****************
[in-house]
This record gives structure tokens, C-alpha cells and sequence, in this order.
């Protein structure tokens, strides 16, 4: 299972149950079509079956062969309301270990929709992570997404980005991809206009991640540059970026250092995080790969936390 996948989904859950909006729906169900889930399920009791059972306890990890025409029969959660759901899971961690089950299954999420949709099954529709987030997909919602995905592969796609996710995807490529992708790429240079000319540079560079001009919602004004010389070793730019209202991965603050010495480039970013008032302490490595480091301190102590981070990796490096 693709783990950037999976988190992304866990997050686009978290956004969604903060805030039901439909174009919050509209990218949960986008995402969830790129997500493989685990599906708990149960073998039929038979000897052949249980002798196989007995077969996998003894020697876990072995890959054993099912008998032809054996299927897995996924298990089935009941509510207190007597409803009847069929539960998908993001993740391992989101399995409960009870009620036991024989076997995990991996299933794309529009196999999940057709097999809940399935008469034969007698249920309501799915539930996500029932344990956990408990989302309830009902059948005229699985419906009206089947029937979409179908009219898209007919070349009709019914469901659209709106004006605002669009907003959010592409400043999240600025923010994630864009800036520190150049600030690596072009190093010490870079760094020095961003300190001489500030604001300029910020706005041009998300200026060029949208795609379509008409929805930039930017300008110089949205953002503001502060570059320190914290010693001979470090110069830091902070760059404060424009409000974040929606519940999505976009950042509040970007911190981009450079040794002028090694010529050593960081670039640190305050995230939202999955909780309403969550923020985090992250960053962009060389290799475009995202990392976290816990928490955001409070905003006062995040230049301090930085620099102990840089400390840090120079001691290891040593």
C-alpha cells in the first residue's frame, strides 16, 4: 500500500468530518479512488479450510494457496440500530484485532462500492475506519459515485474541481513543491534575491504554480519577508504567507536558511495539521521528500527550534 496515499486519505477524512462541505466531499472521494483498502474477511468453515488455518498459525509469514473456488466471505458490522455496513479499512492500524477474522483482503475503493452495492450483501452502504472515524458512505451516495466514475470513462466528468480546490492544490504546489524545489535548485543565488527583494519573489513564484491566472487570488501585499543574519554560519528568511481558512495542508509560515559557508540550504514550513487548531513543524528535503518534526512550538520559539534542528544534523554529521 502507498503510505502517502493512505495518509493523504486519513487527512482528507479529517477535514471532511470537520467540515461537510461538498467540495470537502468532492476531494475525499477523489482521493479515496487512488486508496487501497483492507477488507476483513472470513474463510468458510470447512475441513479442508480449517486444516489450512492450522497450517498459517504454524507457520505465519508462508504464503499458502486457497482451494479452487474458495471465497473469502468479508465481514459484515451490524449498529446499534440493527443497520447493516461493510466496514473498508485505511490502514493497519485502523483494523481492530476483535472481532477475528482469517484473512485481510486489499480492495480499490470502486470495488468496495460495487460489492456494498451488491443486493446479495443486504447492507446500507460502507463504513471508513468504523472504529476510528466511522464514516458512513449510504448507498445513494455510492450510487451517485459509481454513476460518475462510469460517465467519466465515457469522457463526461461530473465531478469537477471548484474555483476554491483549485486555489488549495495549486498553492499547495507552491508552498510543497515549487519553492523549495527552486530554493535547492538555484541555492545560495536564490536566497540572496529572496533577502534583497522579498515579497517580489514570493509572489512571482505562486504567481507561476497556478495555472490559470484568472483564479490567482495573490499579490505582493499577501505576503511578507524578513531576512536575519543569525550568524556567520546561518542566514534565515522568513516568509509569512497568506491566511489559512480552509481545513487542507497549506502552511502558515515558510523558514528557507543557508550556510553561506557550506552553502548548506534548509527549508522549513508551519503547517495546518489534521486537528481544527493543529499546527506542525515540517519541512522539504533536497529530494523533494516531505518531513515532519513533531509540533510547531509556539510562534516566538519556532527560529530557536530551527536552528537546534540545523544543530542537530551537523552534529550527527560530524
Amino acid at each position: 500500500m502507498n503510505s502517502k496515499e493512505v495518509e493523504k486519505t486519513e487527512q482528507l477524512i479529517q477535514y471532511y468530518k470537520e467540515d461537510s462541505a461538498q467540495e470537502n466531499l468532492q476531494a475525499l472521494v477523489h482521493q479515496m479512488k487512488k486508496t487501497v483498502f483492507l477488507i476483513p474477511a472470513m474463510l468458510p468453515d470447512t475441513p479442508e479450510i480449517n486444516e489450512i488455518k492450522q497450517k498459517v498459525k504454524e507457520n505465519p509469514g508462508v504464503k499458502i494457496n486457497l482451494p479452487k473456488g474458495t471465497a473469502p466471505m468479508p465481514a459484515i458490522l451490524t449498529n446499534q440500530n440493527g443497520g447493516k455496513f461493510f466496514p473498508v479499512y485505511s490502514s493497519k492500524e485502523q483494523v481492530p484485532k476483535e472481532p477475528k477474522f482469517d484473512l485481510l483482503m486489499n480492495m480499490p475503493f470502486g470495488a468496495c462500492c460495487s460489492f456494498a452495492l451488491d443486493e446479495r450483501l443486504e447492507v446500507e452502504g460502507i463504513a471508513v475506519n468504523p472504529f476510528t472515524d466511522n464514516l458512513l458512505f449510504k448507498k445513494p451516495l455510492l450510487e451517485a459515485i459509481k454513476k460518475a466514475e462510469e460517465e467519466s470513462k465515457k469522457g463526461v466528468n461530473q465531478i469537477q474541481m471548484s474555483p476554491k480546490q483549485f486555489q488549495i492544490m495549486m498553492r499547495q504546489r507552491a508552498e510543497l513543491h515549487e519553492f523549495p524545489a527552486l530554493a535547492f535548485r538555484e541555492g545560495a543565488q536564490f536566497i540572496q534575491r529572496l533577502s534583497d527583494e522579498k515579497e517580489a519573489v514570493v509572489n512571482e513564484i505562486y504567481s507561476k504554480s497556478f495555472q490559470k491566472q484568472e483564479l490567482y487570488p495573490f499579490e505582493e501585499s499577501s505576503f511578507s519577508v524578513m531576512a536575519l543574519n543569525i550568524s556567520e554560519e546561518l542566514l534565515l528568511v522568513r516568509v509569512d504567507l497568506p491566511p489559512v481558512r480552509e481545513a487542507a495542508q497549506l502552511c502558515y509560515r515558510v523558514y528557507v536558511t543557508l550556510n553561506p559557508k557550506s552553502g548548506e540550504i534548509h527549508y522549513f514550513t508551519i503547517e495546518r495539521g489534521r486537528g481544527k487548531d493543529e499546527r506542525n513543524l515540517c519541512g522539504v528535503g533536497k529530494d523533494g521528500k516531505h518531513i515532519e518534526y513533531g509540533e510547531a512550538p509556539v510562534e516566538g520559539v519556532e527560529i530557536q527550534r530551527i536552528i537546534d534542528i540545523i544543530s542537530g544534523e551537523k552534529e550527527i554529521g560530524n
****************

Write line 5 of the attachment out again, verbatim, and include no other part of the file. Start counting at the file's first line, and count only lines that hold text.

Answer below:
Amino acid at each position: 500500500m502507498n503510505s502517502k496515499e493512505v495518509e493523504k486519505t486519513e487527512q482528507l477524512i479529517q477535514y471532511y468530518k470537520e467540515d461537510s462541505a461538498q467540495e470537502n466531499l468532492q476531494a475525499l472521494v477523489h482521493q479515496m479512488k487512488k486508496t487501497v483498502f483492507l477488507i476483513p474477511a472470513m474463510l468458510p468453515d470447512t475441513p479442508e479450510i480449517n486444516e489450512i488455518k492450522q497450517k498459517v498459525k504454524e507457520n505465519p509469514g508462508v504464503k499458502i494457496n486457497l482451494p479452487k473456488g474458495t471465497a473469502p466471505m468479508p465481514a459484515i458490522l451490524t449498529n446499534q440500530n440493527g443497520g447493516k455496513f461493510f466496514p473498508v479499512y485505511s490502514s493497519k492500524e485502523q483494523v481492530p484485532k476483535e472481532p477475528k477474522f482469517d484473512l485481510l483482503m486489499n480492495m480499490p475503493f470502486g470495488a468496495c462500492c460495487s460489492f456494498a452495492l451488491d443486493e446479495r450483501l443486504e447492507v446500507e452502504g460502507i463504513a471508513v475506519n468504523p472504529f476510528t472515524d466511522n464514516l458512513l458512505f449510504k448507498k445513494p451516495l455510492l450510487e451517485a459515485i459509481k454513476k460518475a466514475e462510469e460517465e467519466s470513462k465515457k469522457g463526461v466528468n461530473q465531478i469537477q474541481m471548484s474555483p476554491k480546490q483549485f486555489q488549495i492544490m495549486m498553492r499547495q504546489r507552491a508552498e510543497l513543491h515549487e519553492f523549495p524545489a527552486l530554493a535547492f535548485r538555484e541555492g545560495a543565488q536564490f536566497i540572496q534575491r529572496l533577502s534583497d527583494e522579498k515579497e517580489a519573489v514570493v509572489n512571482e513564484i505562486y504567481s507561476k504554480s497556478f495555472q490559470k491566472q484568472e483564479l490567482y487570488p495573490f499579490e505582493e501585499s499577501s505576503f511578507s519577508v524578513m531576512a536575519l543574519n543569525i550568524s556567520e554560519e546561518l542566514l534565515l528568511v522568513r516568509v509569512d504567507l497568506p491566511p489559512v481558512r480552509e481545513a487542507a495542508q497549506l502552511c502558515y509560515r515558510v523558514y528557507v536558511t543557508l550556510n553561506p559557508k557550506s552553502g548548506e540550504i534548509h527549508y522549513f514550513t508551519i503547517e495546518r495539521g489534521r486537528g481544527k487548531d493543529e499546527r506542525n513543524l515540517c519541512g522539504v528535503g533536497k529530494d523533494g521528500k516531505h518531513i515532519e518534526y513533531g509540533e510547531a512550538p509556539v510562534e516566538g520559539v519556532e527560529i530557536q527550534r530551527i536552528i537546534d534542528i540545523i544543530s542537530g544534523e551537523k552534529e550527527i554529521g560530524n